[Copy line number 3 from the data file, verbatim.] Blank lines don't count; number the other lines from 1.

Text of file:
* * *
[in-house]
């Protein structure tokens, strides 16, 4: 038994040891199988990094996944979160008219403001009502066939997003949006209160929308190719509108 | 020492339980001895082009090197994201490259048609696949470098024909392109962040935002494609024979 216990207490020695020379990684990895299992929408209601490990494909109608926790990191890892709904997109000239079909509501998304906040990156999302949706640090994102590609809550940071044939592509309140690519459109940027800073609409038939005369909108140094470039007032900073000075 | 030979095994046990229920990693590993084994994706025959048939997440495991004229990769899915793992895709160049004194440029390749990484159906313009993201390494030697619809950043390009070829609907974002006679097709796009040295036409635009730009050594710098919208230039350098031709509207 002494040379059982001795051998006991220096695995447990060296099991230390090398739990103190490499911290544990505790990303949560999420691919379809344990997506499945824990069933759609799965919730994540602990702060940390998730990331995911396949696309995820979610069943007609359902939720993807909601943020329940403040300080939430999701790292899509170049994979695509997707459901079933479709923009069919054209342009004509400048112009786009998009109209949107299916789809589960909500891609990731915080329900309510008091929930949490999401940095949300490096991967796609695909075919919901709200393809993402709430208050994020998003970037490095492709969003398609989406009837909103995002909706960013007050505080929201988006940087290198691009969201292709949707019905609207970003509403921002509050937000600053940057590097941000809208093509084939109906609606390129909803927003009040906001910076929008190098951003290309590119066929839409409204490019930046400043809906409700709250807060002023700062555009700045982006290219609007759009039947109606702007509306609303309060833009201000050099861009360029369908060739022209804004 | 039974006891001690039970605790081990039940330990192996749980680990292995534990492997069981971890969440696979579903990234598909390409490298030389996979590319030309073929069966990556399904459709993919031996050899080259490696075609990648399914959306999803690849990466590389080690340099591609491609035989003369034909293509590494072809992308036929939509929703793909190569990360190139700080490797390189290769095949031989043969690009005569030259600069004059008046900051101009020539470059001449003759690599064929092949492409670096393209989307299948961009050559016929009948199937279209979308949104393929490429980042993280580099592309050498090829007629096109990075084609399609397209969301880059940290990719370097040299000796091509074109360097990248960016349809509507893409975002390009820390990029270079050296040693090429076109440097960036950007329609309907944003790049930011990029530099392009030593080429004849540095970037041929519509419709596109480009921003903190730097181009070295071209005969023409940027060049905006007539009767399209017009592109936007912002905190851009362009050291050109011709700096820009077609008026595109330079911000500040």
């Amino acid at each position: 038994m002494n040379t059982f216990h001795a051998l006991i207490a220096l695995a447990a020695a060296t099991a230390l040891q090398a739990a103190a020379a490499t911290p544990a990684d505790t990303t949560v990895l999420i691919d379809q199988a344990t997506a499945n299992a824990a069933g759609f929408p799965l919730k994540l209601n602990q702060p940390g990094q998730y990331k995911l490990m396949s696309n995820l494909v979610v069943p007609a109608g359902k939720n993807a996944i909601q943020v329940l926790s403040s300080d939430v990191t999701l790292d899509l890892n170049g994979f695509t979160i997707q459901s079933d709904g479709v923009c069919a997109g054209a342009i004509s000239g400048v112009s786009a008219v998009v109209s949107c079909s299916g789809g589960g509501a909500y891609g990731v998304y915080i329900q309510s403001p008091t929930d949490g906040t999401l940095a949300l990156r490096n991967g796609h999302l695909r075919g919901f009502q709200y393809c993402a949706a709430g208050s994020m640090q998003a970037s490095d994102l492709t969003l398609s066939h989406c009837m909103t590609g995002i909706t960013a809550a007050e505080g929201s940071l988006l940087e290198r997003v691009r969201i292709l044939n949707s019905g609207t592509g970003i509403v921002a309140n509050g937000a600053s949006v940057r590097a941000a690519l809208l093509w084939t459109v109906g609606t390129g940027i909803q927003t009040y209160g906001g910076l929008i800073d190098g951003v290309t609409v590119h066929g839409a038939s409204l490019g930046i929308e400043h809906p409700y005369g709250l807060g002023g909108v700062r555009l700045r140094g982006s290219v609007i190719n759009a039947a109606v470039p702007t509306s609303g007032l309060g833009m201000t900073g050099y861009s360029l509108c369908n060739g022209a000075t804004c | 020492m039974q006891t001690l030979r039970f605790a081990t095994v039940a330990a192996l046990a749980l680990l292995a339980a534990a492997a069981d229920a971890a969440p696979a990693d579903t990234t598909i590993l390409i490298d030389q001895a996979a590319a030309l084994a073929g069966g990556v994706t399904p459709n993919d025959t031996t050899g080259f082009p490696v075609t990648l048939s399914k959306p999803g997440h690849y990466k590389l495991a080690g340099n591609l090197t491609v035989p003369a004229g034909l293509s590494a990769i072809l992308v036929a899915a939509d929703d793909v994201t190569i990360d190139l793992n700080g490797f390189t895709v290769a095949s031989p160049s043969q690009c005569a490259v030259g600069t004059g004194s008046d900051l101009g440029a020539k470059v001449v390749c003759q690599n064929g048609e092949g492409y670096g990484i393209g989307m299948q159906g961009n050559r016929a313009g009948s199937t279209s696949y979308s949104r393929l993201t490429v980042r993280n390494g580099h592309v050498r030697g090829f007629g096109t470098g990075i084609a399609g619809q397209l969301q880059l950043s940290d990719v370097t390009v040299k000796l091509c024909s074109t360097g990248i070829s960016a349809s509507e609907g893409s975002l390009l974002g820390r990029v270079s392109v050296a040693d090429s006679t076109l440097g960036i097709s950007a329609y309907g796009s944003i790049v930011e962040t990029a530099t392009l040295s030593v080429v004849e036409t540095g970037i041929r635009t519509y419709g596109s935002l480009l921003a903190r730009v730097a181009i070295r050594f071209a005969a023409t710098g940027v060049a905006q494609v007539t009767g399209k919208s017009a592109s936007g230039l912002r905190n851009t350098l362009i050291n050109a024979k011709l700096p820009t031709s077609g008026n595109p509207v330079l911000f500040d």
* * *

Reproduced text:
């Amino acid at each position: 038994m002494n040379t059982f216990h001795a051998l006991i207490a220096l695995a447990a020695a060296t099991a230390l040891q090398a739990a103190a020379a490499t911290p544990a990684d505790t990303t949560v990895l999420i691919d379809q199988a344990t997506a499945n299992a824990a069933g759609f929408p799965l919730k994540l209601n602990q702060p940390g990094q998730y990331k995911l490990m396949s696309n995820l494909v979610v069943p007609a109608g359902k939720n993807a996944i909601q943020v329940l926790s403040s300080d939430v990191t999701l790292d899509l890892n170049g994979f695509t979160i997707q459901s079933d709904g479709v923009c069919a997109g054209a342009i004509s000239g400048v112009s786009a008219v998009v109209s949107c079909s299916g789809g589960g509501a909500y891609g990731v998304y915080i329900q309510s403001p008091t929930d949490g906040t999401l940095a949300l990156r490096n991967g796609h999302l695909r075919g919901f009502q709200y393809c993402a949706a709430g208050s994020m640090q998003a970037s490095d994102l492709t969003l398609s066939h989406c009837m909103t590609g995002i909706t960013a809550a007050e505080g929201s940071l988006l940087e290198r997003v691009r969201i292709l044939n949707s019905g609207t592509g970003i509403v921002a309140n509050g937000a600053s949006v940057r590097a941000a690519l809208l093509w084939t459109v109906g609606t390129g940027i909803q927003t009040y209160g906001g910076l929008i800073d190098g951003v290309t609409v590119h066929g839409a038939s409204l490019g930046i929308e400043h809906p409700y005369g709250l807060g002023g909108v700062r555009l700045r140094g982006s290219v609007i190719n759009a039947a109606v470039p702007t509306s609303g007032l309060g833009m201000t900073g050099y861009s360029l509108c369908n060739g022209a000075t804004c | 020492m039974q006891t001690l030979r039970f605790a081990t095994v039940a330990a192996l046990a749980l680990l292995a339980a534990a492997a069981d229920a971890a969440p696979a990693d579903t990234t598909i590993l390409i490298d030389q001895a996979a590319a030309l084994a073929g069966g990556v994706t399904p459709n993919d025959t031996t050899g080259f082009p490696v075609t990648l048939s399914k959306p999803g997440h690849y990466k590389l495991a080690g340099n591609l090197t491609v035989p003369a004229g034909l293509s590494a990769i072809l992308v036929a899915a939509d929703d793909v994201t190569i990360d190139l793992n700080g490797f390189t895709v290769a095949s031989p160049s043969q690009c005569a490259v030259g600069t004059g004194s008046d900051l101009g440029a020539k470059v001449v390749c003759q690599n064929g048609e092949g492409y670096g990484i393209g989307m299948q159906g961009n050559r016929a313009g009948s199937t279209s696949y979308s949104r393929l993201t490429v980042r993280n390494g580099h592309v050498r030697g090829f007629g096109t470098g990075i084609a399609g619809q397209l969301q880059l950043s940290d990719v370097t390009v040299k000796l091509c024909s074109t360097g990248i070829s960016a349809s509507e609907g893409s975002l390009l974002g820390r990029v270079s392109v050296a040693d090429s006679t076109l440097g960036i097709s950007a329609y309907g796009s944003i790049v930011e962040t990029a530099t392009l040295s030593v080429v004849e036409t540095g970037i041929r635009t519509y419709g596109s935002l480009l921003a903190r730009v730097a181009i070295r050594f071209a005969a023409t710098g940027v060049a905006q494609v007539t009767g399209k919208s017009a592109s936007g230039l912002r905190n851009t350098l362009i050291n050109a024979k011709l700096p820009t031709s077609g008026n595109p509207v330079l911000f500040d």